How to Stop a Dangerous Game Charge

How to Stop a Dangerous Game Charge
Safari etiquette, field positions, shooting sticks and charging dangerous game; it's all covered in the SAAM course.

by Craig Boddingon

If you're lucky, it happens in open ground. You have time to plant your feet, visualize the shot and wait until you're sure — but with enough cushion to shoot again if you blow it. Usually, it doesn't happen that way. More often a charge comes out of nowhere, too close, with brush in the way and bone-chilling sound effects: crashing brush, an elephant's angry screams, a cat's thunderous roars. You have just one shot, and you'd better make it good.

At one time or another most of us imagine such situations, and in our daydreams we do it right: The rifle comes up naturally, we wait for the right moment, and the beast drops at our feet. Few of us ever actually face a serious charge because, realistically, it doesn't happen all that often. On the other hand, dangerous situations do occur with dangerous game. You must be ready, and you'd better shoot straight!

How can you prepare for such an unfamiliar situation? This is the question the instructors at the Sportsmen's All-Weather, All-Terrain Marksmanship (SAAM) course wrestled with when creating their new SAAM Safari shooting school, held at Tim Fallon's FTW Ranch in the Texas Hill Country.

I attended their regular SAAM Precision course, which stresses practical field marksmanship: getting steady in field positions, reading wind, fine-tuning and understanding your zero, and both expanding your range envelope and understanding your limitations. I was extremely impressed by the expertise and teaching abilities of Fallon and his two primary instructors, retired Navy SEALs Chip Beaman and Doug Pritchard. Since then we bounced back and forth a myriad of ideas and concepts, and in early January I had a chance to see the results.

The Safari course isn't just about stopping a charge. Using the "crawl, walk, run" approach, it starts with the basics, taking students through safety, safari preparation and shot placement. The shooting portions — and there's plenty of shooting — starts with field positions, rifle drills and the use of shooting sticks, then culminates in a two-pronged approach: Using life-size targets made from photographs with inset kill zones, plains-game targets are engaged from field positions out to about 300 yards.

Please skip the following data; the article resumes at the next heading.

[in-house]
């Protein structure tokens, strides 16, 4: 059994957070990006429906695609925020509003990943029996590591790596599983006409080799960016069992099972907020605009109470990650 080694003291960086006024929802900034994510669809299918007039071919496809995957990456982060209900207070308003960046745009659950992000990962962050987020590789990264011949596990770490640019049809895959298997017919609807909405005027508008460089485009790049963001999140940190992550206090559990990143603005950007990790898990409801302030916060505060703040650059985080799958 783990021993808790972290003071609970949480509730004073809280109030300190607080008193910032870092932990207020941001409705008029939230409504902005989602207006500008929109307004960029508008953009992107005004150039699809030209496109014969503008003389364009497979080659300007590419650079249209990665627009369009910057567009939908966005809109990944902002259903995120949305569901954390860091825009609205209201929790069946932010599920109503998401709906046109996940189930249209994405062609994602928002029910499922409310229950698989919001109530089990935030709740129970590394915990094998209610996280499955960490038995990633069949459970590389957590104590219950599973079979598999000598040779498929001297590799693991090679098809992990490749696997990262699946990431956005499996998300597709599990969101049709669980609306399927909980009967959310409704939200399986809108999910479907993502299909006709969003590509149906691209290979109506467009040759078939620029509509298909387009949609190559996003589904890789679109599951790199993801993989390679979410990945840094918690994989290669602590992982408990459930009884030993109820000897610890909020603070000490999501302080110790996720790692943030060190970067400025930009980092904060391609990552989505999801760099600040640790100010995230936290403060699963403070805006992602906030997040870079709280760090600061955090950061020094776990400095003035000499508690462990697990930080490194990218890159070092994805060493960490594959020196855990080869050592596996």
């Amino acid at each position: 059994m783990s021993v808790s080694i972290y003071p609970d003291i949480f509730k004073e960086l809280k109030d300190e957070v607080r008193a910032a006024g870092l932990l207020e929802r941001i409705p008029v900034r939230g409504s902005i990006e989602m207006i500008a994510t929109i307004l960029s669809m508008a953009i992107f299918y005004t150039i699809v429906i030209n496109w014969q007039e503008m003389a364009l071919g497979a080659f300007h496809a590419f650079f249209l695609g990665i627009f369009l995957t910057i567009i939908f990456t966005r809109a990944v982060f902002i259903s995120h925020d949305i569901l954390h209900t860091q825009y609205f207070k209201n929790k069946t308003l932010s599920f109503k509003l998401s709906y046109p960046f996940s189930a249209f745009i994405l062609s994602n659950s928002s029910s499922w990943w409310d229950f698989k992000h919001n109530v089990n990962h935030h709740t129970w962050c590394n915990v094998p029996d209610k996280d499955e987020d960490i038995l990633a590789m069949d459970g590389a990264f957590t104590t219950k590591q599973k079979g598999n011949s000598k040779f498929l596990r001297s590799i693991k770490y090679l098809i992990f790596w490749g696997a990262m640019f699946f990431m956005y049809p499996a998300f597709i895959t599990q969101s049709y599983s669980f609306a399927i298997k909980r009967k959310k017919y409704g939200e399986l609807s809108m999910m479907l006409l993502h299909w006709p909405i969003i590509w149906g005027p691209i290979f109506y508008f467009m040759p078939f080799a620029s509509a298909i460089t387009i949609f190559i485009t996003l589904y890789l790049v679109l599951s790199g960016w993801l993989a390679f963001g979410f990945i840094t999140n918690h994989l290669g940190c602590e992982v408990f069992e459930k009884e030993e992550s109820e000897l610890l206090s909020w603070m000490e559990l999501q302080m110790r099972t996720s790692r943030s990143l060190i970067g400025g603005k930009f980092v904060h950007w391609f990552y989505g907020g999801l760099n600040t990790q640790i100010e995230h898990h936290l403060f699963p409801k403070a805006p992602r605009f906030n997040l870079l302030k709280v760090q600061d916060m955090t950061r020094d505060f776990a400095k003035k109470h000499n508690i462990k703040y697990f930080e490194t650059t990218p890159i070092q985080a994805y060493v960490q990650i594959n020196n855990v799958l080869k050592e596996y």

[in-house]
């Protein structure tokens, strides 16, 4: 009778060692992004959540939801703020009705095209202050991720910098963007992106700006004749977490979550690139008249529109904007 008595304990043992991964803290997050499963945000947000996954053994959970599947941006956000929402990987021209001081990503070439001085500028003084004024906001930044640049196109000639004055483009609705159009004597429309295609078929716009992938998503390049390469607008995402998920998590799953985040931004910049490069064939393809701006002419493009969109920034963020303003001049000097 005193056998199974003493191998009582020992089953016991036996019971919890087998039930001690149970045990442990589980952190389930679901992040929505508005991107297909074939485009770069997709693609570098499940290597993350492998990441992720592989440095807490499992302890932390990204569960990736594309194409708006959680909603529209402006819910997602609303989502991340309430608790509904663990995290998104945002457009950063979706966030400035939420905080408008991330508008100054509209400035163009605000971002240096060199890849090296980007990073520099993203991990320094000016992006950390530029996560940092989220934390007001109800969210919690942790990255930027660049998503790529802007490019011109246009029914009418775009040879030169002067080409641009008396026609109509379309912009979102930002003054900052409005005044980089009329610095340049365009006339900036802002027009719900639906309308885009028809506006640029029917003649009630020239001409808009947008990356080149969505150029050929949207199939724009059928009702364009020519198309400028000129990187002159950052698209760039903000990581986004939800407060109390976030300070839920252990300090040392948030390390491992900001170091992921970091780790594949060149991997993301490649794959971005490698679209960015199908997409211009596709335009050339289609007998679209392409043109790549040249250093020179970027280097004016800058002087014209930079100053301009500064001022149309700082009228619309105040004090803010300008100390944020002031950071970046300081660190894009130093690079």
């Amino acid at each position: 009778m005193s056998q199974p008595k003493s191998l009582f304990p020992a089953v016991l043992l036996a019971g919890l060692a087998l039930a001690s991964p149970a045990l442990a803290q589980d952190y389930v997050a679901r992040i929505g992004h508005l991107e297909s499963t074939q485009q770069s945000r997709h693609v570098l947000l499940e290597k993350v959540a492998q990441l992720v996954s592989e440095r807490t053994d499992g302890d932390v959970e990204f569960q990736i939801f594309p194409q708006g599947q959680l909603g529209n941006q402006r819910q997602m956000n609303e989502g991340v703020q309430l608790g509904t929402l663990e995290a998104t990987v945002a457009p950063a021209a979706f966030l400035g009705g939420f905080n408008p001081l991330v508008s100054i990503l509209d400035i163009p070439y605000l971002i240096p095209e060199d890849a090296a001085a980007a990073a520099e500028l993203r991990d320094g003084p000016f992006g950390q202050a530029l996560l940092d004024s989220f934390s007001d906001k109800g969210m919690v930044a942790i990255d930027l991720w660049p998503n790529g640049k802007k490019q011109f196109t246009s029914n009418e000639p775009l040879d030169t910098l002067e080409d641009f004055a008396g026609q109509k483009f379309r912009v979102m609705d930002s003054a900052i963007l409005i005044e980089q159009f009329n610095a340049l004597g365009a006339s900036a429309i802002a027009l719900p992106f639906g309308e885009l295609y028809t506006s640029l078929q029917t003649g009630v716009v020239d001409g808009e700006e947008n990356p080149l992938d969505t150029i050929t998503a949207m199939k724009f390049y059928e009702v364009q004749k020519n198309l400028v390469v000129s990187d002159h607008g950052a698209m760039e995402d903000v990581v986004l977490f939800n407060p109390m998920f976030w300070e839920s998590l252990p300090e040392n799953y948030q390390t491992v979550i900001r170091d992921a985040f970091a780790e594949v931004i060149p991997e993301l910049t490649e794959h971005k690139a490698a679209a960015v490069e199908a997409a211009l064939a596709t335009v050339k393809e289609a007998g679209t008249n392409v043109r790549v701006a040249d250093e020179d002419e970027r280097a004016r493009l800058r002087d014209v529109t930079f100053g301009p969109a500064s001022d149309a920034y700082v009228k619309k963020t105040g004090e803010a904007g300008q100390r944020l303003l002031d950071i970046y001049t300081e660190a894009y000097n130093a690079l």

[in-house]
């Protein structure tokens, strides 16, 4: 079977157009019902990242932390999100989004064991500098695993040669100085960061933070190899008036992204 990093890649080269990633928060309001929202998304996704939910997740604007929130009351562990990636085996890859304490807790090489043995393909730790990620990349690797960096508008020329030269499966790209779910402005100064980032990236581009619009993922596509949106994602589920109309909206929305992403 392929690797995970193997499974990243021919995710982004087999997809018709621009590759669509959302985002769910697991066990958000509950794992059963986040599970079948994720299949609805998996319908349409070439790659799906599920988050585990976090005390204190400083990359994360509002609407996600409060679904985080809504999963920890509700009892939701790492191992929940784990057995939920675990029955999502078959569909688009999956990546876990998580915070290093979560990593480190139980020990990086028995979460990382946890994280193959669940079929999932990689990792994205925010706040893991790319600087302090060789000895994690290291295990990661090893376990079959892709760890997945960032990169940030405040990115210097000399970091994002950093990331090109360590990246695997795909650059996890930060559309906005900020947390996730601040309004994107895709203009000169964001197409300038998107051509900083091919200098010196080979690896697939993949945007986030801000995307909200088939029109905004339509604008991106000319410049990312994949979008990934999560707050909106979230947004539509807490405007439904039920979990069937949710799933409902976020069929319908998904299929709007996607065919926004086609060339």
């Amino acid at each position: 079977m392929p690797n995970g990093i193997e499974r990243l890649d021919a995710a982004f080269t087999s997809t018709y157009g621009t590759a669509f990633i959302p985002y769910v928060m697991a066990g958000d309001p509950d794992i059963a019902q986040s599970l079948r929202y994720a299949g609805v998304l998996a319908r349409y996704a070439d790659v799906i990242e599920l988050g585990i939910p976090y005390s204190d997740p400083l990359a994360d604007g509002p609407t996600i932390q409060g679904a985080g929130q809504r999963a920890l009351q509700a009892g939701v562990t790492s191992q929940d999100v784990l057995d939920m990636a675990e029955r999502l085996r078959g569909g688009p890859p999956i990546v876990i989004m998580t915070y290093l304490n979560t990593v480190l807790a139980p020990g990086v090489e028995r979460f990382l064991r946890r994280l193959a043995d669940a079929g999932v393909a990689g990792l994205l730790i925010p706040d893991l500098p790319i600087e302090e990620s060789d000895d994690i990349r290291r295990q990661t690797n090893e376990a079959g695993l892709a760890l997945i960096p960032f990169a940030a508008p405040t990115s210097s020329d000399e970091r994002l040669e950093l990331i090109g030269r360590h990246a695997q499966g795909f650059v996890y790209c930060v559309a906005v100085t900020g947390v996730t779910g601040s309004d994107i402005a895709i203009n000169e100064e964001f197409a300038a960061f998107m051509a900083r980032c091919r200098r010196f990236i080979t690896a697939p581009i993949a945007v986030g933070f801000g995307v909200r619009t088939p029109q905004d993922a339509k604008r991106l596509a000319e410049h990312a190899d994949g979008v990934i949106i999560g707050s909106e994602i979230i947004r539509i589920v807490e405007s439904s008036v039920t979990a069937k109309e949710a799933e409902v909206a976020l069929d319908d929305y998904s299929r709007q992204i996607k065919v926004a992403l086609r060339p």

Dangerous-game targets are equally lifelike, with embedded kill zones, and are engaged in realistic situations: first shot at a static buffalo or elephant, followup shots as he runs off — or charges. This training is done both on a "clean" range and on a field course. Here you'll find some surprises: buffalo and elephant that come out of nowhere.

The dangerous-game course also includes special situations: brain shots on crocodile and hippo, lion and leopard from a blind. Teaching points here include blind etiquette, how to get steady, listening to your PH (there are leopards you should shoot and others you shouldn't!) — during the course, the leopard will be shot both in daylight and at night.

The four-day course is a fast-paced blend of classroom, static ranges and field courses, with students firing several hundred rounds through plains-game and dangerous-game rifles. While use of one's own rifles is encouraged, it was recognized early on that nobody can do that much shooting with a bigbore and emerge unscathed. The solution is sub-caliber options and light loads. SAAM is equipped with bolt action Ruger .223s with express sights, and light loads are available in some cartridges. The 77-page SAAM Safari Manual is a masterpiece of what to expect on safari, not just rifles, ammo and scopes, but  it's also an illustrated shot placement guide, and includes health and travel tips.

Lodging is first-class, as are the meals. The classes are small — just four to eight students, with the instructors prepared to gear the course to individual needs. As with the SAAM Precision course, I found it a fantastic learning experience — and also a whole lot of fun. Heck, I could shoot those charging buffalo and elephant all day long. Even with as much African hunting as I have done, I came away better prepared for the next encounter, whether it's a grysbok off the sticks at 90 yards, a leopard in a tree or a buffalo to whom I owed money. Whether you're preparing for the hunt of a lifetime or just want to have a good time and improve your shooting, I'm sold on SAAM. Be prepared to come away a better hunter.

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